I Didn't Order That, So Why Is It On My Bill, Episode 1
June 22nd, 2009

C++ was designed to ensure you "only pay for what you use," and at that it is mostly successful. But it's not entirely successful, and I thought it might be interesting to explore some counterexamples: C++ features you don't use but still negatively impact performance, and ways in which other languages avoid those issues.

So here's the first episode of I Didn't Order That, So Why Is It On My Bill, to be continued until I can't think of any more.

Inline Functions

The C++ standard says this:

A static local variable in an extern inline function always refers to the same object.

In other words, static variables in inline functions work just like static variables in any function. That's reasonable, because that's probably what you want. That's what statics are for, after all.

But wait, it also says this:

An inline function with external linkage shall have the same address in all translation units.

That's borderline silly. Who cares what the address of the function is? When's the last time you used the function pointer address for anything except calling it? Dollars to donuts says never. You aren't using a function pointer as a hash table key. You aren't comparing the same function via pointers from different files. And if you did, you'd probably have the good sense to ensure the functions are defined exactly once (i.e. not inline). You can easily live without this feature.

So hopefully I've established that you don't use this feature. Now I have to show how you're paying for it anyways. Well, this feature complicates linking. Ordinarily, there should be only one copy of a function, and if the linker finds more than one it gives you a multiple definition error. But with inline functions, the compiler is expected to generates multiple copies of the code and it's up to the linker to sort it out. See vague linkage.

So the linker has more work to do, and link time is increased. Again, who cares? Linking occurs after compilation, and I promised you a runtime cost. But ah - link time is runtime when we're using dynamic libraries!

Every time you start up a program, the linker has to make sure that your implementation of vector<int>::capacity() has the same address as the vector<int>::capacity() defined in libWhoGivesAHoot.dylib just in case you decide to go and compare their function pointers.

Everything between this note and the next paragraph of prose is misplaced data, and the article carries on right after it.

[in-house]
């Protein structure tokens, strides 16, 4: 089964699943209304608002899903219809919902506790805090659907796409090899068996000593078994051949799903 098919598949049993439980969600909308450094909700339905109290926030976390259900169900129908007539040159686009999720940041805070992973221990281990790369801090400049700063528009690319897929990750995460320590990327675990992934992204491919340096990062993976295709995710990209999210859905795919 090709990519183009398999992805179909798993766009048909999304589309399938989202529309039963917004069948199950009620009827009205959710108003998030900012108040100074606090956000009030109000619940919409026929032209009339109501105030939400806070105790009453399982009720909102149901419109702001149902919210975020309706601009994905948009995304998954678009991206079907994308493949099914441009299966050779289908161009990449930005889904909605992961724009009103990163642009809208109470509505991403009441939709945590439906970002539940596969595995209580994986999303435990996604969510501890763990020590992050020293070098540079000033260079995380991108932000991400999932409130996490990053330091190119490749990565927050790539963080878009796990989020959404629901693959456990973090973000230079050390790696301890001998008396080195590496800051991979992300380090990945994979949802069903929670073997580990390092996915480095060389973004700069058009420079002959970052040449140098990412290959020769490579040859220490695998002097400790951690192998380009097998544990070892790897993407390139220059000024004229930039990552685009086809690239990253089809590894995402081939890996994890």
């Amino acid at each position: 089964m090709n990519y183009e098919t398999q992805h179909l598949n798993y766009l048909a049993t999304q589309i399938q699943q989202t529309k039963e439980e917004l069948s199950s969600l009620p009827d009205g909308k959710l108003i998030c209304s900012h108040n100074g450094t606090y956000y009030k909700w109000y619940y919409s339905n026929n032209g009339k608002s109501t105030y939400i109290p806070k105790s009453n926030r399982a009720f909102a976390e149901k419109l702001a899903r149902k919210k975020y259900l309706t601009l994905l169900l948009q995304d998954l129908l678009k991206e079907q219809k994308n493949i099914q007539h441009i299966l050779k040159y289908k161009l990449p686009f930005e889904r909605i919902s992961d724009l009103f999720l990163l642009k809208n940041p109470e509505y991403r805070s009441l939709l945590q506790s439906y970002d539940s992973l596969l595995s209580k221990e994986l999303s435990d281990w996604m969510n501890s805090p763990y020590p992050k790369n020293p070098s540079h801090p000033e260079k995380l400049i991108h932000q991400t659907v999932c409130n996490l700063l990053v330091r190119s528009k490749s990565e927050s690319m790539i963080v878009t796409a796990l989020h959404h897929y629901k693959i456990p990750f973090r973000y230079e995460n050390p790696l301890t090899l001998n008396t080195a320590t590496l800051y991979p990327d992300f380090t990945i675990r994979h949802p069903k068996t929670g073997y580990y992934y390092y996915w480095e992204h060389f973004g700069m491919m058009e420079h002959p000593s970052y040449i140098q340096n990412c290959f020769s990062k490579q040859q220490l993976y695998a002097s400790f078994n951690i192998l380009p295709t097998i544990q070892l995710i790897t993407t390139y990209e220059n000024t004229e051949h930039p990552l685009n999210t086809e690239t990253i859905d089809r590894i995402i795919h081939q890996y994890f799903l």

And it gets a little worse. You know how class templates have to live in header files? The function definition goes right there in the class declaration, and that makes them inline automatically. So nearly every function in a template gets this inline uniquing treatment. Every template function in a class that cannot or should not be inlined - because its address is taken, because it is recursive, because you're optimizing for size, or simply because it's too darn big and inlining is counterproductive - will incur a launch time cost.

The situation is dire enough that gcc added a "-fvisibility-inlines-hidden" flag. This is a minor violation of the C++ standard, but will improve launch time in cases with a lot of dynamic libraries. In other words, this flag says: I'm not using this feature, please take it off my bill.

C does not have this problem. Why not? C (in the C99 standard) has very different semantics for inline functions. To oversimplify a bit, a C99 inline function acts as sort of an alias for a real function, which must be defined once and only once. Furthermore, inline functions can't have static variables, or have their addresses taken. This approach is more limiting, but doesn't require the linker to bend over backwards, and so avoids the performance penalty of the C++ approach.